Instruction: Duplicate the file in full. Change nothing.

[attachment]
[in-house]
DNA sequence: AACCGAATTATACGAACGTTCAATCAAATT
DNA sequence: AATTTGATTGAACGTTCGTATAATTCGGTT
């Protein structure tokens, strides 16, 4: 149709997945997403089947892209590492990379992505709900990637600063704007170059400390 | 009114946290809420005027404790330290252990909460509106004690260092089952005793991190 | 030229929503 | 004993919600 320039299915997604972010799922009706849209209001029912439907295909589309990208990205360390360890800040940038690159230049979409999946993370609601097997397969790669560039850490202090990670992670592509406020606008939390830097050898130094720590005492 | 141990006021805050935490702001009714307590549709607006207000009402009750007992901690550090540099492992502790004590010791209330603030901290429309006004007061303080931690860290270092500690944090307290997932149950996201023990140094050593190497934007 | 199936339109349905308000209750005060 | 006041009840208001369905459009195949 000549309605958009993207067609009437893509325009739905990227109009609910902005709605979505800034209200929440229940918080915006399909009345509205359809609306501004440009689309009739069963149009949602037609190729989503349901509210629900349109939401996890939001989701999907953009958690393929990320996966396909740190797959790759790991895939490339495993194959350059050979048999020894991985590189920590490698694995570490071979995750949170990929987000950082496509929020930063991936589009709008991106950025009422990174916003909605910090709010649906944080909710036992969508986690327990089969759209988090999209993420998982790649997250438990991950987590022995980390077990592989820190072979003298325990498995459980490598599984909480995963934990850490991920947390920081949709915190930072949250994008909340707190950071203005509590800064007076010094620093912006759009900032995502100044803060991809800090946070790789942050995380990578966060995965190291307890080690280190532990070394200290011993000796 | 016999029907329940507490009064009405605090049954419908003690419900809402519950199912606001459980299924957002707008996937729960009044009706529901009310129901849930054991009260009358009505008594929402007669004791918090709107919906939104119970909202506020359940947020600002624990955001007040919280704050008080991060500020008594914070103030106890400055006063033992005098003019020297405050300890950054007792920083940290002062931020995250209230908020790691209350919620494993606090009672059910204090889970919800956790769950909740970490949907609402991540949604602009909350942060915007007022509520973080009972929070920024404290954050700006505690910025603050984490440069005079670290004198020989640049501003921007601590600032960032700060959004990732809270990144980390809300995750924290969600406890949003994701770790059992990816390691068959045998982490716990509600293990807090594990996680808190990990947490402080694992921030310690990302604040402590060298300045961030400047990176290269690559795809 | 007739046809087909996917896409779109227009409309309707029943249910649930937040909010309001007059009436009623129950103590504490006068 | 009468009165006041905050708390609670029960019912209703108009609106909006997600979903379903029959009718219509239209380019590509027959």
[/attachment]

[in-house]
DNA sequence: AACCGAATTATACGAACGTTCAATCAAATT
DNA sequence: AATTTGATTGAACGTTCGTATAATTCGGTT
């Protein structure tokens, strides 16, 4: 149709997945997403089947892209590492990379992505709900990637600063704007170059400390 | 009114946290809420005027404790330290252990909460509106004690260092089952005793991190 | 030229929503 | 004993919600 320039299915997604972010799922009706849209209001029912439907295909589309990208990205360390360890800040940038690159230049979409999946993370609601097997397969790669560039850490202090990670992670592509406020606008939390830097050898130094720590005492 | 141990006021805050935490702001009714307590549709607006207000009402009750007992901690550090540099492992502790004590010791209330603030901290429309006004007061303080931690860290270092500690944090307290997932149950996201023990140094050593190497934007 | 199936339109349905308000209750005060 | 006041009840208001369905459009195949 000549309605958009993207067609009437893509325009739905990227109009609910902005709605979505800034209200929440229940918080915006399909009345509205359809609306501004440009689309009739069963149009949602037609190729989503349901509210629900349109939401996890939001989701999907953009958690393929990320996966396909740190797959790759790991895939490339495993194959350059050979048999020894991985590189920590490698694995570490071979995750949170990929987000950082496509929020930063991936589009709008991106950025009422990174916003909605910090709010649906944080909710036992969508986690327990089969759209988090999209993420998982790649997250438990991950987590022995980390077990592989820190072979003298325990498995459980490598599984909480995963934990850490991920947390920081949709915190930072949250994008909340707190950071203005509590800064007076010094620093912006759009900032995502100044803060991809800090946070790789942050995380990578966060995965190291307890080690280190532990070394200290011993000796 | 016999029907329940507490009064009405605090049954419908003690419900809402519950199912606001459980299924957002707008996937729960009044009706529901009310129901849930054991009260009358009505008594929402007669004791918090709107919906939104119970909202506020359940947020600002624990955001007040919280704050008080991060500020008594914070103030106890400055006063033992005098003019020297405050300890950054007792920083940290002062931020995250209230908020790691209350919620494993606090009672059910204090889970919800956790769950909740970490949907609402991540949604602009909350942060915007007022509520973080009972929070920024404290954050700006505690910025603050984490440069005079670290004198020989640049501003921007601590600032960032700060959004990732809270990144980390809300995750924290969600406890949003994701770790059992990816390691068959045998982490716990509600293990807090594990996680808190990990947490402080694992921030310690990302604040402590060298300045961030400047990176290269690559795809 | 007739046809087909996917896409779109227009409309309707029943249910649930937040909010309001007059009436009623129950103590504490006068 | 009468009165006041905050708390609670029960019912209703108009609106909006997600979903379903029959009718219509239209380019590509027959």